Sentence for killing not excessive

THE jail sentence imposed on a driver who "inexplicably" turned on a red arrow and killed a motorcyclist should serve as a "salutary reminder to all who undertake the serious responsibility of driving", the Court of Appeal has said.

Justice Margaret McMurdo, in a judgment handed down on Tuesday, ruled the sentence imposed on the Sunshine Coast driver, who grew up in Bundaberg, was not manifestly excessive.

"Drivers must take proper care and remain astute to observe traffic signals and to keep a careful lookout when turning across oncoming traffic," she said.

Matthew Liam Allen, 27, had argued his sentence was manifestly excessive based on his good driving history and a submission that the judge did not give enough consideration to mitigating factors.

He was sentenced, following a trial in Maroochydore District Court, to 18 months jail, with parole after serving nine months, and disqualified from driving for 2.5 years.

Allen was driving a Toyota Landcruiser, with his partner Malinda Byrnes and their baby, north on the Nicklin Way at Buddina on February 28, 2009.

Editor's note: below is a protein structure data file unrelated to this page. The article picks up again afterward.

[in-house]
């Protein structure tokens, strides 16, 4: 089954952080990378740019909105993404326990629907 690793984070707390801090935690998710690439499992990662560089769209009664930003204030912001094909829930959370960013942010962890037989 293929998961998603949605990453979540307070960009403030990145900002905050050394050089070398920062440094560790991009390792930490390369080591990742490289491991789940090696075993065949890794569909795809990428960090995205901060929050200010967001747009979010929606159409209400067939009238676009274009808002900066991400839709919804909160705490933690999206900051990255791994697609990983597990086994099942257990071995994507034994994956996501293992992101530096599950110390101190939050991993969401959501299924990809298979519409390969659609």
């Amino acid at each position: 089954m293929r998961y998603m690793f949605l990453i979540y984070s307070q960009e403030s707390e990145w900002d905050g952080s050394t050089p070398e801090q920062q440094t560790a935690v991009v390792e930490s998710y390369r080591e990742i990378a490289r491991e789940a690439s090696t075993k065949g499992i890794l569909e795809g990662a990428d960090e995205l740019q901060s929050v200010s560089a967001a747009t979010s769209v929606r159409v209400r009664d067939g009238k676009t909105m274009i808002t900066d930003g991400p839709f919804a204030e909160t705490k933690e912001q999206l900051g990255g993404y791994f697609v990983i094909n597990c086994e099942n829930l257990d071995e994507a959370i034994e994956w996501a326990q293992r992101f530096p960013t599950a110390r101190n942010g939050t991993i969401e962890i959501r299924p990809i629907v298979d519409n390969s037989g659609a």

Matthew Caltabiano was riding a motorcycle travelling south.

Allen was in a right-turn lane waiting to turn across the southbound lanes of the Nicklin Way into Point Cartwright Dve.

Allen and his partner have always maintained he turned on a green light.

Eye-witnesses gave differing accounts of what transpired.

The Maroochydore sentencing judge found the jury probably accepted evidence from a taxi driver and his passenger who both testified they saw the four-wheel-drive move on a red light.

Allen was sentenced for failing to keep a proper lookout, the judge finding he had stopped for a red arrow and then inexplicably moved into Caltabiano's path when he thought he had a green arrow.

Defence counsel submitted it was a case of momentary inattention.

The court heard Allen, who grew up in Bundaberg and almost died from meningococcal virus at age 18, stayed at the scene and co-operated with police.

Justice Margaret McMurdo said this was not a rare case where actual time in custody was not warranted.

"The sentence imposed had to reflect the community's disapprobation of this conduct," she said. "Although deterrence does not loom large in this case, as in cases involving alcohol, speed, fatigue or a lengthy period of reckless driving, a deterrent sentence is still apposite as a salutary reminder to all who undertake the serious responsibility of driving a motor vehicles."

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